Wide receiver Cotchery, Steelers work out new two-year deal
The Steelers agreed to a two-year contract with Jerricho Cotchery on Wednesday, adding depth and experience to the team`s receiving corps.
Cotchery had visited the St. Louis Rams and Kansas City Chiefs this offseason but stayed true to his desire to play for the Steelers.
'Let me see ya towels!!! Thx to all!!! Happy to be back!!!' Cotchery wrote on his Twitter account.
Steelers free safety Ryan Clark congratulated his teammate, tweeting, 'Welcome home brother!'
Terms of the deal were not known.
Cotchery gives the Steelers a solid and seasoned No. 4 receiver behind Mike Wallace, Antonio Brown and Emmanuel Sanders. The 6-foot-1, 200-pounder also provides insurance should the foot problems that hobbled Sanders last season persist or if Wallace signs elsewhere.
Wallace is a restricted free agent, but the Pro Bowler is almost sure to return to the Steelers for at least the 2012 season. Teams have until April 20 to sign Wallace to a contract, one the Steelers have a right to match.
Cotchery signed with the Steelers in August and overcame back and hamstring problems to catch 16 passes for 237 yards and two touchdowns. His role in the passing game increased as the season progressed and the Steelers phased out all-time leading receiver Hines Ward in favor of Cotchery.
Cotchery caught the only touchdown pass quarterback Ben Roethlisberger threw in a 29-23 loss at Denver in an AFC Wild Card playoff game in January. Cotchery, who spent the first seven seasons of his career with the New York Jets, turns 30 in June.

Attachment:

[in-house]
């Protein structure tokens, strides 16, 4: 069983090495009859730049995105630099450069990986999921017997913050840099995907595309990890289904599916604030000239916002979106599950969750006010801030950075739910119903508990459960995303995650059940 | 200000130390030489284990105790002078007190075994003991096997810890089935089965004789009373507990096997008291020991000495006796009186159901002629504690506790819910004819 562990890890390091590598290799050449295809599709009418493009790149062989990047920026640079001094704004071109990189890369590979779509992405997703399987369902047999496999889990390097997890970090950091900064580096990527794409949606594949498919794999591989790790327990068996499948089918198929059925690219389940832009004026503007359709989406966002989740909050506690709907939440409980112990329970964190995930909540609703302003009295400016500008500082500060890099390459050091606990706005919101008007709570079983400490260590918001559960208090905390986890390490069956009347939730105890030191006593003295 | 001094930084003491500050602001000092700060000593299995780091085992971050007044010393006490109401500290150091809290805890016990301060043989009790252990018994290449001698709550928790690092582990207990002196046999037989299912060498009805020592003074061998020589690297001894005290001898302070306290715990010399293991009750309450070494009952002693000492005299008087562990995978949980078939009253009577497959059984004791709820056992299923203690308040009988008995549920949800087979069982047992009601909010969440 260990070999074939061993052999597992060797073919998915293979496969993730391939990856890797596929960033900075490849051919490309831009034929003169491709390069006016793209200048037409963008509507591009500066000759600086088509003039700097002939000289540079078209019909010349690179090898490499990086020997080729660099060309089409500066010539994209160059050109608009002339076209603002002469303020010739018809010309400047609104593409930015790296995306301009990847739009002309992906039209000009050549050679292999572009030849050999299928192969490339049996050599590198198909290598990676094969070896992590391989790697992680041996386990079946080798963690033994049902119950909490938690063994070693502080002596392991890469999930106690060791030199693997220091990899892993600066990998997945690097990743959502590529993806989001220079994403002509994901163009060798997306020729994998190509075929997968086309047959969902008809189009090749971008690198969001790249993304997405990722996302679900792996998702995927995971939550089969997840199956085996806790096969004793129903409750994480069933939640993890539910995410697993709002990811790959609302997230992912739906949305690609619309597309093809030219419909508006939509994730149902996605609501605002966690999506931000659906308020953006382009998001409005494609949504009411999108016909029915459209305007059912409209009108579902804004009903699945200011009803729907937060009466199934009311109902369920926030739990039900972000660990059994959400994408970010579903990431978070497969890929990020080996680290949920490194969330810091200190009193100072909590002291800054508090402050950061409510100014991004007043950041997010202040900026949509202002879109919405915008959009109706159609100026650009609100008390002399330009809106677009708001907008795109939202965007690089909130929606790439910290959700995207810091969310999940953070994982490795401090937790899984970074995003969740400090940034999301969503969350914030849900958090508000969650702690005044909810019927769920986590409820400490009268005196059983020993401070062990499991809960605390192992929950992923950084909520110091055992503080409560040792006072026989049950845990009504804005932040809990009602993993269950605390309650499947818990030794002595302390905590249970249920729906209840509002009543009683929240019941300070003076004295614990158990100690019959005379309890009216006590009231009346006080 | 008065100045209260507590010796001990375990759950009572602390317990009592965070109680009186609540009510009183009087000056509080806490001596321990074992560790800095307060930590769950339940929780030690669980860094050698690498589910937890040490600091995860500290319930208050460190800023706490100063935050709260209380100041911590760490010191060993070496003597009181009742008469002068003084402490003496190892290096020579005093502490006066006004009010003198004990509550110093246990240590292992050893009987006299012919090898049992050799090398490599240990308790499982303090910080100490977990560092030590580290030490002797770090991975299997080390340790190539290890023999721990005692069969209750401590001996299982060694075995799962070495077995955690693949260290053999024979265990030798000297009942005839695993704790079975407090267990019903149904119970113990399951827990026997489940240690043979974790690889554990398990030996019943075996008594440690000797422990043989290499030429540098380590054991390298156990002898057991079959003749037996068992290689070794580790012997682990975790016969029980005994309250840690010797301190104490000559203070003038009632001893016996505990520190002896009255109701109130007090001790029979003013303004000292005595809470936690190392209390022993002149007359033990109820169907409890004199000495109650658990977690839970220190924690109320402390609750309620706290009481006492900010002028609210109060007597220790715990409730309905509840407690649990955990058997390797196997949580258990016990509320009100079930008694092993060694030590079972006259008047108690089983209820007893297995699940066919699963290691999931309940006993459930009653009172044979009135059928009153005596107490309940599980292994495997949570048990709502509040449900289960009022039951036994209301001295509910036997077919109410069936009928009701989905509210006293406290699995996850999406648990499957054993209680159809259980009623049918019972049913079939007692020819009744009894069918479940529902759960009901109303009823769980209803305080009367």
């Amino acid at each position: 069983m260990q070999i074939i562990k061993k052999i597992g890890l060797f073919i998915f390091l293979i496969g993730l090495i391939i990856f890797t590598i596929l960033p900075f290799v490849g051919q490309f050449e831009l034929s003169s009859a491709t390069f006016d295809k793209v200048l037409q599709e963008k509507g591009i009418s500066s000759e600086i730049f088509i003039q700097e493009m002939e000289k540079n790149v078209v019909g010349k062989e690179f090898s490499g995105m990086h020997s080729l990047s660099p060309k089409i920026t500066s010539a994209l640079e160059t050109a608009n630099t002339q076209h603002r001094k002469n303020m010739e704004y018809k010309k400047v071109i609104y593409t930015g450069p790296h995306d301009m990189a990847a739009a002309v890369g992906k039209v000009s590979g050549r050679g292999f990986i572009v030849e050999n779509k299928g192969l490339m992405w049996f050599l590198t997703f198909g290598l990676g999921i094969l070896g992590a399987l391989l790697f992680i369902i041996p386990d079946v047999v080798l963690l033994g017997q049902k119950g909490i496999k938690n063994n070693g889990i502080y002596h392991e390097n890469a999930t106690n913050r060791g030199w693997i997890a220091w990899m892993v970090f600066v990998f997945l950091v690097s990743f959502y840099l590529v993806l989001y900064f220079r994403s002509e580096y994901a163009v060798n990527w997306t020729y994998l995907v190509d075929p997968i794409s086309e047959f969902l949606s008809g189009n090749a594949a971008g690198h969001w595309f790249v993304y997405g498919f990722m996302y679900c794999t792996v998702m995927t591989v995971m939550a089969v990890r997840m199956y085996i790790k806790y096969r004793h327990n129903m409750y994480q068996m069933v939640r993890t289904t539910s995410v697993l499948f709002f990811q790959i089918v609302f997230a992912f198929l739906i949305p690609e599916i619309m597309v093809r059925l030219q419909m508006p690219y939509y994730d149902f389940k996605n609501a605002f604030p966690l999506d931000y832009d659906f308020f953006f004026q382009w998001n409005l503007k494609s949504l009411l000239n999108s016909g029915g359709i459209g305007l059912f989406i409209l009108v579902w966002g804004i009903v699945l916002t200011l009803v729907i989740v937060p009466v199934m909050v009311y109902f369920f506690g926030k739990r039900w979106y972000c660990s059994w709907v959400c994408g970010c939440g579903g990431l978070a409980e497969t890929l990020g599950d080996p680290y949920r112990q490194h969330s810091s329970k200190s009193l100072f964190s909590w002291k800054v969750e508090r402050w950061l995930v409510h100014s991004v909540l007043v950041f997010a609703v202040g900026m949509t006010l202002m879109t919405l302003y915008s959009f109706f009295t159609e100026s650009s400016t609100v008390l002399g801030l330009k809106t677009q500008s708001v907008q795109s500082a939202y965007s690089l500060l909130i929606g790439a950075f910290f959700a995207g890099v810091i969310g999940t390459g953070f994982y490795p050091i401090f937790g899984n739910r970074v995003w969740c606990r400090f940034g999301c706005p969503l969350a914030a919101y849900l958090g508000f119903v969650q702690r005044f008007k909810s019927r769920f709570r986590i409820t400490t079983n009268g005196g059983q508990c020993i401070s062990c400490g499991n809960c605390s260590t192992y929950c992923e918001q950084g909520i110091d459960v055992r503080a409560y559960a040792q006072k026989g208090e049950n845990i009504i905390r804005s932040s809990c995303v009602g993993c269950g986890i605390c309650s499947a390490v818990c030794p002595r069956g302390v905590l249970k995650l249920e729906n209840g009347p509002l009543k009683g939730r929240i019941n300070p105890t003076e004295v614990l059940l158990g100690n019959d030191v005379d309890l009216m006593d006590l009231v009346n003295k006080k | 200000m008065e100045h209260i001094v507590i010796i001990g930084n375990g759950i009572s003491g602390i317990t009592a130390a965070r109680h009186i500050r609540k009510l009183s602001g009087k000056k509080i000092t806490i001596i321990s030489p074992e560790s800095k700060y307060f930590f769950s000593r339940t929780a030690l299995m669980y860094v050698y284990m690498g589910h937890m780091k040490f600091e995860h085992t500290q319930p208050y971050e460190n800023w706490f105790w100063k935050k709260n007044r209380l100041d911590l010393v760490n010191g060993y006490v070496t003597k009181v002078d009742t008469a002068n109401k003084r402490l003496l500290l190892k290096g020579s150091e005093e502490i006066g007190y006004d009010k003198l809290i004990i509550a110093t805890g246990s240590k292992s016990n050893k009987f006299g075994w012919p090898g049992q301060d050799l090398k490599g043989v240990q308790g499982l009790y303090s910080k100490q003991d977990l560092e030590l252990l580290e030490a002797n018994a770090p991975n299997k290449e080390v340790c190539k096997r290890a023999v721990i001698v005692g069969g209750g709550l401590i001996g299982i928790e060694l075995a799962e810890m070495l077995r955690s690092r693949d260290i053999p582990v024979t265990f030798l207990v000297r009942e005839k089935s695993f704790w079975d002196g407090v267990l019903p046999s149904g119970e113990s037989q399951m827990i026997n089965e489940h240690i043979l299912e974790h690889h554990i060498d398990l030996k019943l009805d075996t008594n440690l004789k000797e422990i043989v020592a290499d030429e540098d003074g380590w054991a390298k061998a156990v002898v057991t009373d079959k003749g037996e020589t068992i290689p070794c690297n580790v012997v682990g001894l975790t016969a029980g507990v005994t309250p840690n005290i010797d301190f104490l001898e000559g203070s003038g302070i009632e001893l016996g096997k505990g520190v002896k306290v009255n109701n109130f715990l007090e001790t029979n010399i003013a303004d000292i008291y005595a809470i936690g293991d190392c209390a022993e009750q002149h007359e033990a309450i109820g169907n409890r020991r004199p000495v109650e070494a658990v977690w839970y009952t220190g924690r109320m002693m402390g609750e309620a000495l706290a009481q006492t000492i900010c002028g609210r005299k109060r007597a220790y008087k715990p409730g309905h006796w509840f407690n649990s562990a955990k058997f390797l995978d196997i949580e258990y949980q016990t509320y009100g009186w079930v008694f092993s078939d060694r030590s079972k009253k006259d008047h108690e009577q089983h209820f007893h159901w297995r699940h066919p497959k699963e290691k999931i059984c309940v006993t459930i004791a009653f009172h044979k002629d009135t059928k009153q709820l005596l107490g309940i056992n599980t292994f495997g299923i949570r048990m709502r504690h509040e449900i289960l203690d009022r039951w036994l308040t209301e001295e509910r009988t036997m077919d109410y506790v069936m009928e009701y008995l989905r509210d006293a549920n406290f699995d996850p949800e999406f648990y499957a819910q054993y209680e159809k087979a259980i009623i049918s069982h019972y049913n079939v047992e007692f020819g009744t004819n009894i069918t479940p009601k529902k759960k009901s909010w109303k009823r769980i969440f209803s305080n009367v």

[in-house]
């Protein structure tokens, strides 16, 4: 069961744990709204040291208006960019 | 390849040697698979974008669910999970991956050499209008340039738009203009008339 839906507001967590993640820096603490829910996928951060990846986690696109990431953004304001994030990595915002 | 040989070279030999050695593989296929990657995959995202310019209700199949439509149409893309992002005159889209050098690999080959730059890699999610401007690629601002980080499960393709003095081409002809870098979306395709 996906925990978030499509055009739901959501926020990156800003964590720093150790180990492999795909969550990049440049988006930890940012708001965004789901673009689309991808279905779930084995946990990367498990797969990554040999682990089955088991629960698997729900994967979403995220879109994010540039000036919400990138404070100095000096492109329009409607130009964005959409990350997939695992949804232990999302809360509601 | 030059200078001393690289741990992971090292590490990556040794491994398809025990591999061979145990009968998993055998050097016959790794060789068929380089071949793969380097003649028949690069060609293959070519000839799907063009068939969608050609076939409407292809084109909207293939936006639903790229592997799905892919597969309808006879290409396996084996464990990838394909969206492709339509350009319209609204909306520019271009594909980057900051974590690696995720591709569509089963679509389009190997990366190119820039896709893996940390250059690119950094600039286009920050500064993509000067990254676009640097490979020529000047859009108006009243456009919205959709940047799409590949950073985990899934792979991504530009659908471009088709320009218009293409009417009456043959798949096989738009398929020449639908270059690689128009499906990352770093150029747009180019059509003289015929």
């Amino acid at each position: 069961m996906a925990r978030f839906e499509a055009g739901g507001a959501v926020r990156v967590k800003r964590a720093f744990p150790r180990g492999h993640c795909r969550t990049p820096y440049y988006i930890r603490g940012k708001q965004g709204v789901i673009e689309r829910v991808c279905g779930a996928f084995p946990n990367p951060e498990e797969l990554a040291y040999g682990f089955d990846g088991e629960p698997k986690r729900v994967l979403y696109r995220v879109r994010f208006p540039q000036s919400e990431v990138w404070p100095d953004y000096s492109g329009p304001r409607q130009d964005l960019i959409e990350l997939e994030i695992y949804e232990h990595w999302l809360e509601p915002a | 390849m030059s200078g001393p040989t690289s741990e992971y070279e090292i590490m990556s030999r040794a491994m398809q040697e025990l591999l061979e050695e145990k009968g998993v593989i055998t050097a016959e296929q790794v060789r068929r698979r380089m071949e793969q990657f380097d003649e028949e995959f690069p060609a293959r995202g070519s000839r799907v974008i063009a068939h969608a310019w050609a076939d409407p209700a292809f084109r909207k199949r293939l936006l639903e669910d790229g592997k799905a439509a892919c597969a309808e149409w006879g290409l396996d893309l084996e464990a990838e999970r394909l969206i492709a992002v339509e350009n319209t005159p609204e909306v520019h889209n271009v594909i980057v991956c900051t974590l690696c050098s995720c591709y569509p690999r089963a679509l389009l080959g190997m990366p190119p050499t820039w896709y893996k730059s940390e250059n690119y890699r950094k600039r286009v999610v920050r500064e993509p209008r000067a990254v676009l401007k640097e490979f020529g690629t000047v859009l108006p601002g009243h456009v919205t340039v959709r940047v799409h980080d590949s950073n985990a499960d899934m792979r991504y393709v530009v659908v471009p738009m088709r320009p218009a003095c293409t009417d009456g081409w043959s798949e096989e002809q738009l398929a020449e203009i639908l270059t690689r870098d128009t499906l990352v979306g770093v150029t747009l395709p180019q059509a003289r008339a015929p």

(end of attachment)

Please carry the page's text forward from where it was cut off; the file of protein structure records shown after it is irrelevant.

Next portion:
He is the second free agent the Steelers have signed in as many days. The team agreed to a one-year deal with tight end Leonard Pope on Tuesday.
TribLive commenting policy
You are solely responsible for your comments and by using TribLive.com you agree to our Terms of Service.
We moderate comments. Our goal is to provide substantive commentary for a general readership. By screening submissions, we provide a space where readers can share intelligent and informed commentary that enhances the quality of our news and information.
While most comments will be posted if they are on-topic and not abusive, moderating decisions are subjective. We will make them as carefully and consistently as we can. Because of the volume of reader comments, we cannot review individual moderation decisions with readers.
We value thoughtful comments representing a range of views that make their point quickly and politely. We make an effort to protect discussions from repeated comments â either by the same reader or different readers.
We follow the same standards for taste as the daily newspaper. A few things we won't tolerate: personal attacks, obscenity, vulgarity, profanity (including expletives and letters followed by dashes), commercial promotion, impersonations, incoherence, proselytizing and SHOUTING. Don't include URLs to Web sites.
We do not edit comments. They are either approved or deleted. We reserve the right to edit a comment that is quoted or excerpted in an article. In this case, we may fix spelling and punctuation.
We welcome strong opinions and criticism of our work, but we don't want comments to become bogged down with discussions of our policies and we will moderate accordingly.
We appreciate it when readers and people quoted in articles or blog posts point out errors of fact or emphasis and will investigate all assertions. But these suggestions should be sent via e-mail. To avoid distracting other readers, we won't publish comments that suggest a correction. Instead, corrections will be made in a blog post or in an article.